The University of Southampton
University of Southampton Institutional Repository

M-quantile models with application to poverty mapping

Record type: Article

Over the last decade there has been growing demand for estimates of population characteristics at small area level. Unfortunately, cost constraints in the design of sample surveys lead to small sample sizes within these areas and as a result direct estimation, using only the survey data, is inappropriate since it yields estimates with unacceptable levels of precision. Small area models are designed to tackle the small sample size problem. The most popular class of models for small area estimation is random effects models that include random area effects to account for between area variations. However, such models also depend on strong distributional assumptions, require a formal specification of the random part of the model and do not easily allow for outlier robust inference. An alternative approach to small area estimation that is based on the use of M-quantile models was recently proposed by Chambers and Tzavidis (Biometrika 93(2):255–268, 2006) and Tzavidis and Chambers (Robust prediction of small area means and distributions. Working paper, 2007). Unlike traditional random effects models, M-quantile models do not depend on strong distributional assumption and automatically provide outlier robust inference. In this paper we illustrate for the first time how M-quantile models can be practically employed for deriving small area estimates of poverty and inequality. The methodology we propose improves the traditional poverty mapping methods in the following ways: (a) it enables the estimation of the distribution function of the study variable within the small area of interest both under an M-quantile and a random effects model, (b) it provides analytical, instead of empirical, estimation of the mean squared error of the M-quantile small area mean estimates and (c) it employs a robust to outliers estimation method. The methodology is applied to data from the 2002 Living Standards Measurement Survey (LSMS) in Albania for estimating (a) district level estimates of the incidence of poverty in Albania, (b) district level inequality measures and (c) the distribution function of household per-capita consumption expenditure in each district. Small area estimates of poverty and inequality show that the poorest Albanian districts are in the mountainous regions (north and north east) with the wealthiest districts, which are also linked with high levels of inequality, in the coastal (south west) and southern part of country. We discuss the practical advantages of our methodology and note the consistency of our results with results from previous studies. We further demonstrate the usefulness of the M-quantile estimation framework through design-based simulations based on two realistic survey data sets containing small area information and show that the M-quantile approach may be preferable when the aim is to estimate the small area distribution function.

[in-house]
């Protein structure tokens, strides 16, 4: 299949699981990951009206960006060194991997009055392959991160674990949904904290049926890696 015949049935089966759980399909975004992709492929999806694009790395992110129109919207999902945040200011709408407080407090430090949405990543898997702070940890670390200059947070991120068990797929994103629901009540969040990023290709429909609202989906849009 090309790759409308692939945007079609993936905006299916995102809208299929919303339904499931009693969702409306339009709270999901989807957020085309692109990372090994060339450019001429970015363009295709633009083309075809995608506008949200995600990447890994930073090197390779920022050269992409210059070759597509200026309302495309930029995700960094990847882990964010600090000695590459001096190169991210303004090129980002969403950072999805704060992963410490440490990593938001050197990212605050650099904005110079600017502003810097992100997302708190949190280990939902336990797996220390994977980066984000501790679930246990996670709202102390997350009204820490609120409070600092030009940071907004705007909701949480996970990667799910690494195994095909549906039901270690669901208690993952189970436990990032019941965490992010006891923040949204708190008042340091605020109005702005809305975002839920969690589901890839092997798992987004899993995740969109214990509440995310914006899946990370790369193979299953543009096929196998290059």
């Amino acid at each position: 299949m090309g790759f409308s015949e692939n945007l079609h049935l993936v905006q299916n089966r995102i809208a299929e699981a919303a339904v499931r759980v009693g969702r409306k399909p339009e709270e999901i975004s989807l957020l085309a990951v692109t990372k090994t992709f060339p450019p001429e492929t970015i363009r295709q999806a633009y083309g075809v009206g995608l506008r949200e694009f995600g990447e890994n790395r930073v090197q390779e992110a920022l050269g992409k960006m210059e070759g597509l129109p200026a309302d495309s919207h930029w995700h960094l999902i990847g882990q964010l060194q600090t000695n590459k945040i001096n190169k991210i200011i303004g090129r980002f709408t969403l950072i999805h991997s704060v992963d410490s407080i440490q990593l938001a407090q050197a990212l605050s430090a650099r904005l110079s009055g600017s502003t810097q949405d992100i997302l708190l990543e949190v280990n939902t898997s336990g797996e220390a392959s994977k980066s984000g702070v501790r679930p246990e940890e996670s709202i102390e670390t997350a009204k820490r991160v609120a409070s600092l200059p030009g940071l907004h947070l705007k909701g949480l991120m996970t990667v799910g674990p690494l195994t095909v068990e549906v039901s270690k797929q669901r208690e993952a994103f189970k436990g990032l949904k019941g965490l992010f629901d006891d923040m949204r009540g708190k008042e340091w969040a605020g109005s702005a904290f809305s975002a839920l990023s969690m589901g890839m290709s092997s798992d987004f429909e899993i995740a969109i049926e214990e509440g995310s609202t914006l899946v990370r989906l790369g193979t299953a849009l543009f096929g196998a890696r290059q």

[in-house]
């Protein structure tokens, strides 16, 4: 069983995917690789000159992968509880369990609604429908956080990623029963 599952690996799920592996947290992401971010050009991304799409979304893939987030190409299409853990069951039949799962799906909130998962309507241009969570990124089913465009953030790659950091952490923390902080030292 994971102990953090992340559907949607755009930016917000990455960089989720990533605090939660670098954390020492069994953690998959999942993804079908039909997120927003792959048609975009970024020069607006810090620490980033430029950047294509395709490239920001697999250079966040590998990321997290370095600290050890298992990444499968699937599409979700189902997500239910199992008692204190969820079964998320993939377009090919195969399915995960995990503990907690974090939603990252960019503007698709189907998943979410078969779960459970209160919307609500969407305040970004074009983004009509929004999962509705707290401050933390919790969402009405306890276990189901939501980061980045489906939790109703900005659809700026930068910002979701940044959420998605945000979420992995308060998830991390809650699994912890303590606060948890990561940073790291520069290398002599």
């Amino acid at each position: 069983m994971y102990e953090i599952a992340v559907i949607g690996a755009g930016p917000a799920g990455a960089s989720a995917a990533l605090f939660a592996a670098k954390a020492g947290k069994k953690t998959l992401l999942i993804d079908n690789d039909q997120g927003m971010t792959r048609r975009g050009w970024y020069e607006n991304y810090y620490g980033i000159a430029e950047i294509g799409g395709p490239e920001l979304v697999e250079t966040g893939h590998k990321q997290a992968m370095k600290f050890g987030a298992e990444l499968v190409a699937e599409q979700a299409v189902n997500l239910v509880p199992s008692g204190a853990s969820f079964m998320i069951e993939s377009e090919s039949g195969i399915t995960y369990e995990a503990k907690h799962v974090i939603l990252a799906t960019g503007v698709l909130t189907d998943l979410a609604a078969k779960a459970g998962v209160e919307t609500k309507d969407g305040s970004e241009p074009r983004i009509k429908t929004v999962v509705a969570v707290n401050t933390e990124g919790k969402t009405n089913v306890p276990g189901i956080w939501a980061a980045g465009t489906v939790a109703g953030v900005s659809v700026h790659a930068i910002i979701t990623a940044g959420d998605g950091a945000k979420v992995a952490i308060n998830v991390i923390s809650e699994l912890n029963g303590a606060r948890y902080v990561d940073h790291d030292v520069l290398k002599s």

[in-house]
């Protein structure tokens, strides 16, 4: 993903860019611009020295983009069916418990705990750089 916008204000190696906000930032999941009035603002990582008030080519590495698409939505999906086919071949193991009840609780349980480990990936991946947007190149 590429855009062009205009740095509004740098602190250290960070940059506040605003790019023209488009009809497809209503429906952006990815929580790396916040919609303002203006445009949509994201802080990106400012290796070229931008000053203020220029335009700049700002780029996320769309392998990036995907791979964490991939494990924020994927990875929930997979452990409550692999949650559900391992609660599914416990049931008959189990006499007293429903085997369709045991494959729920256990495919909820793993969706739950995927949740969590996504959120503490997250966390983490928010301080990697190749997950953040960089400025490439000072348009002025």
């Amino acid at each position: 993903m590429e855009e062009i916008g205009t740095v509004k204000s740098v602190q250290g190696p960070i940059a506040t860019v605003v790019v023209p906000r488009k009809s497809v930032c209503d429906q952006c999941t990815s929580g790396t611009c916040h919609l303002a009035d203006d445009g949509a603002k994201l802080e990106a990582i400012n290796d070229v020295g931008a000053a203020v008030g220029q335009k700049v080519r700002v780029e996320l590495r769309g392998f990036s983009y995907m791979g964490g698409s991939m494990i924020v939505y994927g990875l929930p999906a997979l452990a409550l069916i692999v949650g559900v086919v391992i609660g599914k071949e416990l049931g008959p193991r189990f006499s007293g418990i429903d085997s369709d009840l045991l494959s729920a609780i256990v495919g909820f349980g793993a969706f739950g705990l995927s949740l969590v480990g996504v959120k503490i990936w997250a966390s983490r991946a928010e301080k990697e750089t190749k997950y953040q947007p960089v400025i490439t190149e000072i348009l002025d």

Full text not available from this repository.

Citation

Tzavidis, Nikos, Salvati, Nicola, Pratesi, Monica and Chambers, Ray (2008) M-quantile models with application to poverty mapping Statistical Methods and Applications, 17, (3), pp. 393-411. (doi:10.1007/s10260-007-0070-8).

More information

Published date: July 2008
Keywords: distribution function, quantile regression, inequality measure, poverty assessment, robust inference

Identifiers

Local EPrints ID: 181899
URI: http://eprints.soton.ac.uk/id/eprint/181899
ISSN: 1618-2510
PURE UUID: 55d0f877-cfe8-4948-b1f6-f30bc2d7c639

Catalogue record

Date deposited: 26 Apr 2011 08:35
Last modified: 18 Jul 2017 11:58

Export record

Altmetrics

Contributors

Author: Nikos Tzavidis
Author: Nicola Salvati
Author: Monica Pratesi
Author: Ray Chambers

University divisions


Download statistics

Downloads from ePrints over the past year. Other digital versions may also be available to download e.g. from the publisher's website.

View more statistics

Atom RSS 1.0 RSS 2.0

Contact ePrints Soton: eprints@soton.ac.uk

ePrints Soton supports OAI 2.0 with a base URL of http://eprints.soton.ac.uk/cgi/oai2

This repository has been built using EPrints software, developed at the University of Southampton, but available to everyone to use.

We use cookies to ensure that we give you the best experience on our website. If you continue without changing your settings, we will assume that you are happy to receive cookies on the University of Southampton website.

×